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Could a semi-isolated country island about 3,000,000 square miles and 1000 miles south of India avoid becoming a colony and develop into a rich and strong modern state today? They have about the same technology level as the Ottoman empire. Guns, cannons, shipbuilding skills, and a population of about 100 million.

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closed as too broad by Cyn, StephenG, 011358 smell, user535733, elemtilas Jul 7 at 0:58

Please edit the question to limit it to a specific problem with enough detail to identify an adequate answer. Avoid asking multiple distinct questions at once. See the How to Ask page for help clarifying this question. If this question can be reworded to fit the rules in the help center, please edit the question.

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    $\begingroup$ so Australia then. $\endgroup$ – John Jul 6 at 14:01
  • $\begingroup$ Welcome! How many people live on the island? Which level is their technology? Why are using imperial units for the surface and SI units for the distance? Who is attempting colonization? Which technology do they have? Please provide these additional info. Then take a look at the help center and take the tour to better know our community. $\endgroup$ – L.Dutch Jul 6 at 14:09
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    $\begingroup$ 3 million square miles is 7.7 million square kilometers. For comparison, the European Union (complete with the United Kingdom) has an area of 4.4 million square kilometeres. That's not an island, that's a continent. And a continent with a civilization level which only allows for one trading expedition per year won't be able to resist colonization or, more likely, outright conquest. Plus not sure what "able to resist colonization" even means. There were Italian colonies in Wallachia; Transylvania still has Germans, and one of them is president of Romania; there are Albanians in Italy; etc. $\endgroup$ – AlexP Jul 6 at 14:17
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    $\begingroup$ Welcome. You're asking two 3 different questions. Your title asks if a large semi-isolated population could keep up with Eurasia in tech. But the body of the posts asks 1) can the island avoid becoming a colony and 2) if it can develop into a rich and strong modern state. It is possible for a country to be all of those things, none of those things, or any 1 or 2 of those things. So pick one. $\endgroup$ – Cyn Jul 6 at 15:44
  • $\begingroup$ A colony of what ? Of a huge empire with a massive hi-tech army and airforce or of a similar sized similarly populated, similarly teched nation ? How badly does the colonizer want it ? There's no end of variables here and you have even outlined the top points. $\endgroup$ – StephenG Jul 6 at 15:47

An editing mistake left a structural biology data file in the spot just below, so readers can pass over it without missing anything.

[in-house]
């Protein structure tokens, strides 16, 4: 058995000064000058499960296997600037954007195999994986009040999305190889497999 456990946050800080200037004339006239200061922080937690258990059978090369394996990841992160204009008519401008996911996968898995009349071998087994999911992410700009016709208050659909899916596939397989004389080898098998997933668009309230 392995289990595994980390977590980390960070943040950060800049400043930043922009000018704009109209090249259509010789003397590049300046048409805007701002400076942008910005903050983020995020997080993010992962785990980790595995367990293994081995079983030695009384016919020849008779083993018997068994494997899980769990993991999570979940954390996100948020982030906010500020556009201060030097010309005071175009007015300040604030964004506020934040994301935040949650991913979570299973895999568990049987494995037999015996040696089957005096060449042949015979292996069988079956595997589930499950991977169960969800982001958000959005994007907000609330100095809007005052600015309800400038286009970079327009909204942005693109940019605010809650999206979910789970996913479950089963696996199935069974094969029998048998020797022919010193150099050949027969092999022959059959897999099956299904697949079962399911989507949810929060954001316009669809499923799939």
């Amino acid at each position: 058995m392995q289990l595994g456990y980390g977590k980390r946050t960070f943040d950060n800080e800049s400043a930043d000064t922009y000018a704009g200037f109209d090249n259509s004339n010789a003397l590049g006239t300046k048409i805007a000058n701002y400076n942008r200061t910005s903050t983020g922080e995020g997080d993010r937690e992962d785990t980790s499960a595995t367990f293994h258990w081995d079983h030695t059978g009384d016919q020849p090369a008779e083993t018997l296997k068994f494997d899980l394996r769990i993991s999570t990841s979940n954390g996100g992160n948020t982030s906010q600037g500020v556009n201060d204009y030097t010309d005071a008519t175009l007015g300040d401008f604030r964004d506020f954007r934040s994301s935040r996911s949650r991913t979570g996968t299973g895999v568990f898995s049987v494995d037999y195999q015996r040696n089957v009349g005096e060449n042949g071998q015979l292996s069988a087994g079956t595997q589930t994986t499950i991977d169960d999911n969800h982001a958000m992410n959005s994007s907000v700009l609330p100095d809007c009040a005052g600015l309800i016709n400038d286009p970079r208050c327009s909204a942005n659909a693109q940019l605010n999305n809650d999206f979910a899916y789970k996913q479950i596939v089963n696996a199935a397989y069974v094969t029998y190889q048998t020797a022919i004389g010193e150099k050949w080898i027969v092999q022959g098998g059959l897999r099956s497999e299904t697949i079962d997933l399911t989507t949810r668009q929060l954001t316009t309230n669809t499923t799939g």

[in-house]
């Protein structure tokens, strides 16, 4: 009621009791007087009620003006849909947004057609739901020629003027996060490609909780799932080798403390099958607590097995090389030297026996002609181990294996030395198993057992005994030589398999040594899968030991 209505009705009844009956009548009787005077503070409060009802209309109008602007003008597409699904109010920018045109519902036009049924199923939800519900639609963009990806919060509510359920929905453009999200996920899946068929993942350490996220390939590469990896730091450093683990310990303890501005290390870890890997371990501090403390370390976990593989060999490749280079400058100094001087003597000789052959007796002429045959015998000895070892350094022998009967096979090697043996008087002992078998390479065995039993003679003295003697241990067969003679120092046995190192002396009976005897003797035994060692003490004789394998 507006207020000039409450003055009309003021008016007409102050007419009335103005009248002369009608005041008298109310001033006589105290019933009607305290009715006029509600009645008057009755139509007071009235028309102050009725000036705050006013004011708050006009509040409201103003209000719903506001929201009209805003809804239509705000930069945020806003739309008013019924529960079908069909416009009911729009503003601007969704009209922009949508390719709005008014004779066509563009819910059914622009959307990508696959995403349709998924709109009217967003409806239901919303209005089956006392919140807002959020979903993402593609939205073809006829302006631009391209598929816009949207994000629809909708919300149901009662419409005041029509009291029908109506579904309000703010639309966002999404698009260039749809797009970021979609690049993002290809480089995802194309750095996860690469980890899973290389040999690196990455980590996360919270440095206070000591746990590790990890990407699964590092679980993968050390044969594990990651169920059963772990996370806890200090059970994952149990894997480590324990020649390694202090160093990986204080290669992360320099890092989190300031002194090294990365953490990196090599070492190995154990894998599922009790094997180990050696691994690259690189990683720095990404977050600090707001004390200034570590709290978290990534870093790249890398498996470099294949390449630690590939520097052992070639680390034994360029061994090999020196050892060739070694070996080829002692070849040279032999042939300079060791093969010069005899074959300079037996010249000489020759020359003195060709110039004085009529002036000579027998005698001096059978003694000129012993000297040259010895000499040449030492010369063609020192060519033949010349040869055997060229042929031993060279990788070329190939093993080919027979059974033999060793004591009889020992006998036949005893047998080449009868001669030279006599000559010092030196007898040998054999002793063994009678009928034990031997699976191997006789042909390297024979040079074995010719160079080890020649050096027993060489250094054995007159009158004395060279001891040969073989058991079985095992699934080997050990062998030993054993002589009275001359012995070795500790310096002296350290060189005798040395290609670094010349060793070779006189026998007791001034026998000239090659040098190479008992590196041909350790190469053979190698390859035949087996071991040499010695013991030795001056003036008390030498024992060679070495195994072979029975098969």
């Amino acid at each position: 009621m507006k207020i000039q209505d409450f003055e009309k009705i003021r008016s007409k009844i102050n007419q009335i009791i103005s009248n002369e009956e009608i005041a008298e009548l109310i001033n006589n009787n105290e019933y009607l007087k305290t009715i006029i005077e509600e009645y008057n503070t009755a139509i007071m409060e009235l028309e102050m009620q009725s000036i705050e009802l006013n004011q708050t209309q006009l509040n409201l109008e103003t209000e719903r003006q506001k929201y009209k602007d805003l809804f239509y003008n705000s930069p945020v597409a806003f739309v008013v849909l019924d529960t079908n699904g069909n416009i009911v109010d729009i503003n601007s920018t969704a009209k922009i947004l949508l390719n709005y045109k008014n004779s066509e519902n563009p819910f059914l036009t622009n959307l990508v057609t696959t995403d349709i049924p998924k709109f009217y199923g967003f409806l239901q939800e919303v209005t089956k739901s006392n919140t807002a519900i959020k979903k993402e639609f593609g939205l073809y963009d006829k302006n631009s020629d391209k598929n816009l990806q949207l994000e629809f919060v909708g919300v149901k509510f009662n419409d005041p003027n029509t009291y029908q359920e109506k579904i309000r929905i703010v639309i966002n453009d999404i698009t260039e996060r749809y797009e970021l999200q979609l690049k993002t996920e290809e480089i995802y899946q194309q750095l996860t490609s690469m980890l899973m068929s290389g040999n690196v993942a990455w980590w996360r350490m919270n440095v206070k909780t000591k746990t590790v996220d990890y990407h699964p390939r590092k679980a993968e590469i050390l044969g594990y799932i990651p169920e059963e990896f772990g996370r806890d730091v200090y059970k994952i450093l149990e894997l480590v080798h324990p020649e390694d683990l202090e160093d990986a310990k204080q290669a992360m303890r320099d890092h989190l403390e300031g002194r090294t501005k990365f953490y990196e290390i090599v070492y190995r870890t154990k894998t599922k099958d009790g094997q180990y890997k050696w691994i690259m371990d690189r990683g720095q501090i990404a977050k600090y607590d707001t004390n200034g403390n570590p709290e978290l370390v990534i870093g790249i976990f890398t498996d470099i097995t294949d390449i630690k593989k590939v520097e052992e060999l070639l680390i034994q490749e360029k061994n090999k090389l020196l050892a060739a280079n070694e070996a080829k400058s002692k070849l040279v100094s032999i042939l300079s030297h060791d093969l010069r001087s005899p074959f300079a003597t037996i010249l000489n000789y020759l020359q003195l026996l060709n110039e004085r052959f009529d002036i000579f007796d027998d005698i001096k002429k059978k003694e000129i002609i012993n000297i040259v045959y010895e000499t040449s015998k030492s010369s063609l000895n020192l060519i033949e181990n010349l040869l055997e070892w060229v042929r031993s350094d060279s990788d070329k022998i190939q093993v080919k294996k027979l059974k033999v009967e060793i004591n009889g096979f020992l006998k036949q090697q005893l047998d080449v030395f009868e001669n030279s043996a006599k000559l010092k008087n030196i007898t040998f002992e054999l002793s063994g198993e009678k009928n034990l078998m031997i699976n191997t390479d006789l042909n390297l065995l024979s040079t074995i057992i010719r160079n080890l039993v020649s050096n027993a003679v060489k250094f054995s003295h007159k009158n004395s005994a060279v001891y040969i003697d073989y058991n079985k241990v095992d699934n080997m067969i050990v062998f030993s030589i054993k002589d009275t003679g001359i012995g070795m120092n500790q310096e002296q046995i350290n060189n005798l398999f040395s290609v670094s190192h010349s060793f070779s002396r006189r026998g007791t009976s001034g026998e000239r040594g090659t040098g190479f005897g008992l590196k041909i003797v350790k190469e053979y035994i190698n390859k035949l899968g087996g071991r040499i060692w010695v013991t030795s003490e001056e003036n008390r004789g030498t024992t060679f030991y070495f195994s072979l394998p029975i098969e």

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Consider Japan during the Age of Exploration. This example suggests that the key was not geographic isolation but a strong government that could and did reject contact.

In Medieval times, there were even more countries which managed to resist colonization. An interesting question here is if the spread of Christianity and Islam would be colonization. Consider Persia.

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    $\begingroup$ Colonization by definition implies the existence of colonists. The spread of the French ideas about the separation of legislative, judicial and executive powers does not mean that France sent colonists to Japan or Argentina. $\endgroup$ – AlexP Jul 6 at 14:30
  • $\begingroup$ @AlexP: I don't think so. Consider India as a British colony. British people went there as administrators, soldiers, & technicians. They might spend a few years there, or an entire career, but they would eventually return "Home". Few if any went there with the intention of settling there permanently. $\endgroup$ – jamesqf Jul 6 at 17:37
  • $\begingroup$ @jamesqf: "Few if any went there with the intention of settling there permanently": which makes it not a colony. India was one of the states of the British Empire, with a rather complicated relationship with the United Kingdom. The two countries were in personal union (the king/queen of England being emperor/empress of India), and India functioned more or less as an overly large protectorate. India had its own international personality (e.g., it was one of the founding states of the League of Nations), was fully integrated in the politics and globalized economy of the B.E. and so on. $\endgroup$ – AlexP Jul 6 at 17:53
  • $\begingroup$ @AlexP: But you seem to be using your own definition of colony, not the one used by all the people to whom British India is a prime example of colonialism - and the places where the British did go to settle, like Canada, Australia, and New Zealand, generally aren't. $\endgroup$ – jamesqf Jul 7 at 18:34
  • $\begingroup$ @jamesqf: Colonialismcolonization. Colonialism is the policy of a nation seeking to extend or retain its authority over other people or territories, generally with the aim of economic dominance. Colonization refers strictly to migration, for example, to settler colonies in America or Australia. (Both from Wikipedia.) Both the original question and this answer refer to colonization. $\endgroup$ – AlexP Jul 7 at 20:49

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